The main window in my flat overlooks Jowett Walk, a road in central Oxford that divides the college housing for Balliol and Merton. It’s only a couple hundred yards long, and closed to vehicles, but the pedestrian traffic is heavy; in the mornings I sit at my desk and watch tired and hung over students stagger past my window carrying coffees from the Alternative Tuck Shop, and in the evenings hordes of Oxonians in correct evening costume pass on their way to various dinners and parties and whatnot.
My flat is on the ground floor, but high enough so that I’m out of people’s sightline as they walk past (although I can see the tops of their heads a few feet away). So it’s a good window for people watching. And because there aren’t any loud vehicles, it’s good for people listening as well. As they pass you get 7-second snippets of conversations, which is ideal because 7 seconds is usually the longest you can listen to a British conversation without getting bored.
Anyways, the other day I was at my desk, enjoying the novelty of not looking at insect eggs under a microscope, when I overheard a woman accost someone on the street outside:
“Excuse me, do you speak English? Oh thank god… listen, I was just on the phone with my sister, and she was supposed to pick me up, but we got cut off and…” [here she started to sound slightly hysterical] “the thing is, I’m pregnant and I really need to get to the hospital and I don’t know what to do. I mean I could try to find a bus or try to catch a minicab, but the problem is, I don’t have any money…”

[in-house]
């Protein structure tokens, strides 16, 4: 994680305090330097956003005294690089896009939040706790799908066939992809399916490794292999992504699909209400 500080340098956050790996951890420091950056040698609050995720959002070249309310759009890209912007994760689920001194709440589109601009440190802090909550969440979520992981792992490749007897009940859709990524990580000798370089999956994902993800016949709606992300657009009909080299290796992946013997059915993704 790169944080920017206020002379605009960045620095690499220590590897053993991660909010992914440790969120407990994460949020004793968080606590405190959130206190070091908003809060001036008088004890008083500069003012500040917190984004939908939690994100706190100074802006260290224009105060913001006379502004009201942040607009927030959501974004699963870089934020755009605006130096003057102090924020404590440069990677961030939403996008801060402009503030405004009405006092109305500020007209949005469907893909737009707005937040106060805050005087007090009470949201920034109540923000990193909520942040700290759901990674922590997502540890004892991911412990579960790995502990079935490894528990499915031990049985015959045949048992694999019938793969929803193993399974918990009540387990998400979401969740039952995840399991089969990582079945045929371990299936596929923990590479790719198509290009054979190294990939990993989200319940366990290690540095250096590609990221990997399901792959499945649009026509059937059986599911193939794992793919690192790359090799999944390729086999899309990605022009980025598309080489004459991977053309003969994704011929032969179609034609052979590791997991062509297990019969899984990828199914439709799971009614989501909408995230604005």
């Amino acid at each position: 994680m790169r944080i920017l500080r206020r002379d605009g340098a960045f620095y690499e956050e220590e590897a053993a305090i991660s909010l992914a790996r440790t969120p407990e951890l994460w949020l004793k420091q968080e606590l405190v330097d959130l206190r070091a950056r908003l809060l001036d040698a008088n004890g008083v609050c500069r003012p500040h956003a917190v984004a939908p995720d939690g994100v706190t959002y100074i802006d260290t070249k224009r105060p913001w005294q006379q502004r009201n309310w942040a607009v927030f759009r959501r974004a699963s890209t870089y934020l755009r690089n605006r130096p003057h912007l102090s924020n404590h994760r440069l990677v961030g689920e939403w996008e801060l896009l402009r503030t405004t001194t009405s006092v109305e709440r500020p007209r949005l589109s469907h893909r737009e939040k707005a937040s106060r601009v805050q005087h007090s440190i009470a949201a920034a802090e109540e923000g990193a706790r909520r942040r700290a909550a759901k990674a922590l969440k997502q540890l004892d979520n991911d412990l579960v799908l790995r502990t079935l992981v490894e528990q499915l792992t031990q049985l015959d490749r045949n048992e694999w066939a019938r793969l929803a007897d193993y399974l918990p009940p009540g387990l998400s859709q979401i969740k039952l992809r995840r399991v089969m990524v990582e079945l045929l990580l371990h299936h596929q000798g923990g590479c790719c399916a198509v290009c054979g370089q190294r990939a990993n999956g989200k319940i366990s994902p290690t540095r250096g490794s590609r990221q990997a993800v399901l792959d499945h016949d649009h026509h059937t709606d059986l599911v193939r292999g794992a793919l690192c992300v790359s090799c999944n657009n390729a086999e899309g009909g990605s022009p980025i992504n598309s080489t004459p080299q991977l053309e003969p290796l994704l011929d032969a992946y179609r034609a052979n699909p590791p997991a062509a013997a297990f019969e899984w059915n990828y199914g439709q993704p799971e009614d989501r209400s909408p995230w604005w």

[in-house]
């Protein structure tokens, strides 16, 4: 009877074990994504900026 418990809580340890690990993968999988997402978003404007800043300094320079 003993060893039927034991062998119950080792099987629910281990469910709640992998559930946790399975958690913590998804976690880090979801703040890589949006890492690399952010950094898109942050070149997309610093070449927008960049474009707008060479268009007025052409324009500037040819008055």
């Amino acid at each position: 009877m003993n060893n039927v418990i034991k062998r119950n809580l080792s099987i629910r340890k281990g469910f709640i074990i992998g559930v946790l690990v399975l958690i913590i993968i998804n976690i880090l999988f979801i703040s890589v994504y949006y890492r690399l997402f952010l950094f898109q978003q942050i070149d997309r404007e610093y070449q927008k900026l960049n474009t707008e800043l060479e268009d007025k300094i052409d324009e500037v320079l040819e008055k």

I could hear whoever she was talking to hemming and hawing. See, whereas in Canada beggars usually just ask for money straight out, in England they still occasionally trot out elaborate hard-luck stories culminating in them being just a few pence short of bus fare or needing to make a pay phone call to a dying relative. The pregnancy thing was a great new angle, because helping women when they’re with child is a moral imperative in Western culture. It all goes back to Biblical times, when the blessed virgin Mary was pregnant and got turned away by a cruel innkeeper, and had to borrow cab fare to get to the manger in time to have Jesus.
And so the altercation outside the window was pretty compelling, especially since the person was obviously reluctant to give the woman any money, and she was getting louder and more hysterical all the time. It was difficult to remain emotionally detached. How dare this lying profligate beggarwoman exploit the sanctity of pregnancy for monetary gain? And on the other hand, what kind of douchebag would endanger a woman and her possibly non-fictional child to save a few pounds? It was the human drama in full force.
I peered out the window. She didn’t look pregnant. That settled it in the douchebag’s favour. And for some reason she was reading from a sheaf of paper. So was he. And there were a few people standing around, watching. The whole thing was part of some scene for a play or something. It was hard not to feel cheated and betrayed. It wasn’t the human drama after all: just regular drama.
They’ve been rehearsing this scene outside my window off and on for a couple days now, and it gets significantly less compelling every time.